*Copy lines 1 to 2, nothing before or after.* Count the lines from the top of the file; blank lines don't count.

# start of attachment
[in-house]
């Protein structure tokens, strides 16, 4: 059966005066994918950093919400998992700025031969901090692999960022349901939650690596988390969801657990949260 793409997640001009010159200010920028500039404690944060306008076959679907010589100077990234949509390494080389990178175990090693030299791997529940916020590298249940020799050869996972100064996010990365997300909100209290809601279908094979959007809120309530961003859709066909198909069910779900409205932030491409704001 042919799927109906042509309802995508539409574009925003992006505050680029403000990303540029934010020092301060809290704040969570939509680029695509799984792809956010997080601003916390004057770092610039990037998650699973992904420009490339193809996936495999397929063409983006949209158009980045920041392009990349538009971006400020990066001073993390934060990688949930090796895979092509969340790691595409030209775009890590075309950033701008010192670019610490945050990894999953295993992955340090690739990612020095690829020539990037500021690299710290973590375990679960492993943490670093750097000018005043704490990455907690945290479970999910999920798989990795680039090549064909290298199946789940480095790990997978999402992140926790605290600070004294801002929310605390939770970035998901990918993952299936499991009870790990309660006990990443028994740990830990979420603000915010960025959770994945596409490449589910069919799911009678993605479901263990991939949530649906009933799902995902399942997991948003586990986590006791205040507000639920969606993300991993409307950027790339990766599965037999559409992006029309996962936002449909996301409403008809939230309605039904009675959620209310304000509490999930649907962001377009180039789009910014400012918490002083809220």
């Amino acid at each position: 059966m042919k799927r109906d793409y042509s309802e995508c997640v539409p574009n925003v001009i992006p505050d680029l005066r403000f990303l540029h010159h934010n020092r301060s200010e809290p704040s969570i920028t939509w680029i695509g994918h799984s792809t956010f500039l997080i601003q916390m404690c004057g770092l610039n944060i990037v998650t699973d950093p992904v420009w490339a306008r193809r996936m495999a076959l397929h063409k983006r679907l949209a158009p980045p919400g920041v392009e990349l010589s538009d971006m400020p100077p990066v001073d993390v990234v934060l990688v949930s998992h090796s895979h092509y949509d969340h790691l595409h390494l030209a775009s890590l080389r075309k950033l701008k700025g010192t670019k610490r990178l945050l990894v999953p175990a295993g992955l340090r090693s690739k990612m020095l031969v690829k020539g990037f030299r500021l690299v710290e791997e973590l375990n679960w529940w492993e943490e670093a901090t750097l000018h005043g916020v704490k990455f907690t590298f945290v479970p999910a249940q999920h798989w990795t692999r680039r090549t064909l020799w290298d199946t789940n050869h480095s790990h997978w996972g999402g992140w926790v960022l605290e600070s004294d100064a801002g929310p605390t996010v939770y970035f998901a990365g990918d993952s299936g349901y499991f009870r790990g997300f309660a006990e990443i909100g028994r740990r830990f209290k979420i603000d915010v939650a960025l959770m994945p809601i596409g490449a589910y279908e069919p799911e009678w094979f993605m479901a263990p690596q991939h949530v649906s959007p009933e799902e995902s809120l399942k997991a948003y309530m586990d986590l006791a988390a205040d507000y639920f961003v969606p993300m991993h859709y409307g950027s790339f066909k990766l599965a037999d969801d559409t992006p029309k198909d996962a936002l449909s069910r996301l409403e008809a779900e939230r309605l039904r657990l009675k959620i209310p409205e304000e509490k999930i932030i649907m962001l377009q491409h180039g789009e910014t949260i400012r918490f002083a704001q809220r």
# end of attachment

[in-house]
């Protein structure tokens, strides 16, 4: 059966005066994918950093919400998992700025031969901090692999960022349901939650690596988390969801657990949260 793409997640001009010159200010920028500039404690944060306008076959679907010589100077990234949509390494080389990178175990090693030299791997529940916020590298249940020799050869996972100064996010990365997300909100209290809601279908094979959007809120309530961003859709066909198909069910779900409205932030491409704001 042919799927109906042509309802995508539409574009925003992006505050680029403000990303540029934010020092301060809290704040969570939509680029695509799984792809956010997080601003916390004057770092610039990037998650699973992904420009490339193809996936495999397929063409983006949209158009980045920041392009990349538009971006400020990066001073993390934060990688949930090796895979092509969340790691595409030209775009890590075309950033701008010192670019610490945050990894999953295993992955340090690739990612020095690829020539990037500021690299710290973590375990679960492993943490670093750097000018005043704490990455907690945290479970999910999920798989990795680039090549064909290298199946789940480095790990997978999402992140926790605290600070004294801002929310605390939770970035998901990918993952299936499991009870790990309660006990990443028994740990830990979420603000915010960025959770994945596409490449589910069919799911009678993605479901263990991939949530649906009933799902995902399942997991948003586990986590006791205040507000639920969606993300991993409307950027790339990766599965037999559409992006029309996962936002449909996301409403008809939230309605039904009675959620209310304000509490999930649907962001377009180039789009910014400012918490002083809220």